It’s summertime and for people in the South, one think immediately comes to mind.

“Peaches… that’s summertime,” said peach lover John Suzuki. Peach season begins in May and runs until late September, but because of an early and usually warm summer, peach season started earlier than expected and the tastiest peaches of the season are ripe right now.

“We’re just getting into the good peaches now,” said Dick Perdue, owner and operator of Perdue Farms in South Carolina.

For the best peaches, you might want to make a pit stop in South Carolina during your summer travels where you will find dozens of peach stands along the sides of the country roads.

“Georgia may have the name ‘The Peach State’ but we have more peaches and tastier peaches,” said Henry Jolly, mayor of Gaffney, South Carolina.

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Peach farms line Highway 11 in upstate South Carolina and customers come from far and wide to pick up a sweet, healthy treat.

“The peaches are not only tasty, they are huge!” said Suzuki who lives in New York City. “You don’t see peaches the size of your fist up North.”

“This time of year, you people slam on their brakes when they pass our farm,” said Perdue. “They taste so good and they are only available three months out of the year.”

With over 500 different varieties of peaches, you can do just about anything with them.

“Peach smoothies, peach ice cream fuzzy navels,” said Perdue.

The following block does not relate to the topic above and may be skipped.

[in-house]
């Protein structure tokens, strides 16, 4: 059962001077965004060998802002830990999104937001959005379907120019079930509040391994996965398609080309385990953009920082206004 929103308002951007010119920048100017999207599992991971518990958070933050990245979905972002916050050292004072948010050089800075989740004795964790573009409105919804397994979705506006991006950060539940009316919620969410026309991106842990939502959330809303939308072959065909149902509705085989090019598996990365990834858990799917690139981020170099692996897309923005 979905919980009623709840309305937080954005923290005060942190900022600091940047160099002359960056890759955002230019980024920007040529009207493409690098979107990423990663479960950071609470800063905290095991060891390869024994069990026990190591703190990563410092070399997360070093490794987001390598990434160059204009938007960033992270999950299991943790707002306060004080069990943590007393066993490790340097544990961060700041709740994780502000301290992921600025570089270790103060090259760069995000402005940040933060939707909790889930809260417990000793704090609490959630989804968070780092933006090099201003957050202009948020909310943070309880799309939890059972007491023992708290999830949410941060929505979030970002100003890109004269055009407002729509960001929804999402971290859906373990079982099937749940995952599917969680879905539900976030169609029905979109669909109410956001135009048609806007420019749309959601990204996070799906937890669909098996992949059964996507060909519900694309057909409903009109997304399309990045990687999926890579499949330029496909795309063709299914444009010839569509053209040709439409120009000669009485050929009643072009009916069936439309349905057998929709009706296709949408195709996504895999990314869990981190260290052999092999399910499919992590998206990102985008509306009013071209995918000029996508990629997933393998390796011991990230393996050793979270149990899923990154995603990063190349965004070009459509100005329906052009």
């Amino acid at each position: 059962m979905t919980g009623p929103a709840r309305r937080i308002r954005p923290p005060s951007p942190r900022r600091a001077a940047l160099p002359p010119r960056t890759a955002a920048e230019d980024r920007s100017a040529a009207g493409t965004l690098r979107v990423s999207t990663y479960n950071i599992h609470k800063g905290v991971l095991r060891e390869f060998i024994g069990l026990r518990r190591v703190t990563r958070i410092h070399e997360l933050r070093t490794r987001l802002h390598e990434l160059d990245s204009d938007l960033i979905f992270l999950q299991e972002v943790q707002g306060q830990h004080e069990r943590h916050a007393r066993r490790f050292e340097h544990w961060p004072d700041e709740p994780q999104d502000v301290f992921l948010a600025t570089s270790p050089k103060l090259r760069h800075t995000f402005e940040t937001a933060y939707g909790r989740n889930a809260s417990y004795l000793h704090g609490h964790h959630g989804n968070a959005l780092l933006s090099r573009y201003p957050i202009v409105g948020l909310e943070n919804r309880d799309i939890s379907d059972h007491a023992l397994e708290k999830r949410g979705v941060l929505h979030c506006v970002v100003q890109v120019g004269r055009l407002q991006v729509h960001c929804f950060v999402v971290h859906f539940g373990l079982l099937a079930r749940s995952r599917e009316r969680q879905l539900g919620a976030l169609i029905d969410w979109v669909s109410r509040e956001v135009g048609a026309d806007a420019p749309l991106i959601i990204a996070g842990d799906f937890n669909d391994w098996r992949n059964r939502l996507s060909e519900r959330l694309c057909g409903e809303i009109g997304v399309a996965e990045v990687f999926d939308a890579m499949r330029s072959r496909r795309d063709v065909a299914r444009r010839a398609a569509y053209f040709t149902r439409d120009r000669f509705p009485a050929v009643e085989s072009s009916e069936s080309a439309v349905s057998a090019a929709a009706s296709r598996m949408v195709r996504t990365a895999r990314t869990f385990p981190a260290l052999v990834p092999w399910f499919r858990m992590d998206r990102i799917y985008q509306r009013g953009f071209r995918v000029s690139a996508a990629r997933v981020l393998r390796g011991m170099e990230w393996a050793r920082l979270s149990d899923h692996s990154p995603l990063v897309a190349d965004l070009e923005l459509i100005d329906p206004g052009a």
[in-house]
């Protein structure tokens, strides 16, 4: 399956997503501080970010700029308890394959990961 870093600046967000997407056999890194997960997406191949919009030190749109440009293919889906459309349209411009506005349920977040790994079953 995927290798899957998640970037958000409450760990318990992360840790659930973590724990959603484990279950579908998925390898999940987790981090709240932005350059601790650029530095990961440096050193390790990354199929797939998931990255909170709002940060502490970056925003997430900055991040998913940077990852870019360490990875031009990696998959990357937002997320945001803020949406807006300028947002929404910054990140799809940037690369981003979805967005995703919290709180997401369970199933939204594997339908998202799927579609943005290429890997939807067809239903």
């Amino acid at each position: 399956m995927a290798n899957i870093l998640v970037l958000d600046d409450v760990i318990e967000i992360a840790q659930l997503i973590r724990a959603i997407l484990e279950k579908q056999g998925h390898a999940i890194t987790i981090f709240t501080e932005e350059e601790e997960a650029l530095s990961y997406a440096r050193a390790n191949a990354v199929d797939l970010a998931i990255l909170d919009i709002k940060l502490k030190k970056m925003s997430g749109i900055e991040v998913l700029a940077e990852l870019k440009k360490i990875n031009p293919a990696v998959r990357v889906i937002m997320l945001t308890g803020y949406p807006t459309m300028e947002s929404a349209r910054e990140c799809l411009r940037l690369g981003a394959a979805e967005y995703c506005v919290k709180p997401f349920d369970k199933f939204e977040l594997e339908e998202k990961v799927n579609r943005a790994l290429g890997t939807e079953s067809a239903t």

The differences in the varieties are color, taste, and even size.

“Georgia Bell’s…those have been around a long time,” said Perdue “But my favorite are the Havens.”

The first clue in making sure you found the perfect peach: ripeness.

“The ripper the peach the better it is,” said Paul Abbott of Abbott Farms.

Pressing on the peach is the best way to tell if it’s ripe or not. The softer it is, the riper it is.  “If you are going to eat it or cook with it that day, you want it to be softer,” said Abbott. “If you are taking it on the road and need a few days, you want it a little firmer.”

The biggest misconception about peaches is that in order to keep them fresh, it’s best to keep them in your refrigerator. But peach farmers say for the best tasting peaches, leave them sitting out on your kitchen counter to ripen, instead.  When the peaches have ripened and softened, then they are perfect for baking, which South Carolinians take very seriously.

Every summer, South Carolina holds a peach dessert contest at their annual Peach Festival and you will see every peach dessert imaginable: from peach cobbler, to peach pizza.

“I made a peach cream cheese delight and it is something no one has gotten the recipe to,” said one contestant.

But for those who can’t make it to the peach dessert contest and want their fare share of fresh Southern peaches, you don’t have to come all the way down South.

“I’ve got friends who grow and will actually take a truck to Ohio and Virginia overnight. So those people are still getting tree ripened peaches from South Carolina,” said Abbott. For the freshest Southern peaches all over the country, look for farmers markets. Or you can find them at the grocery store, but they made need a few extra days to ripen.

“I think anywhere you go, if you don’t love peaches something is wrong with you,” said Suzuki.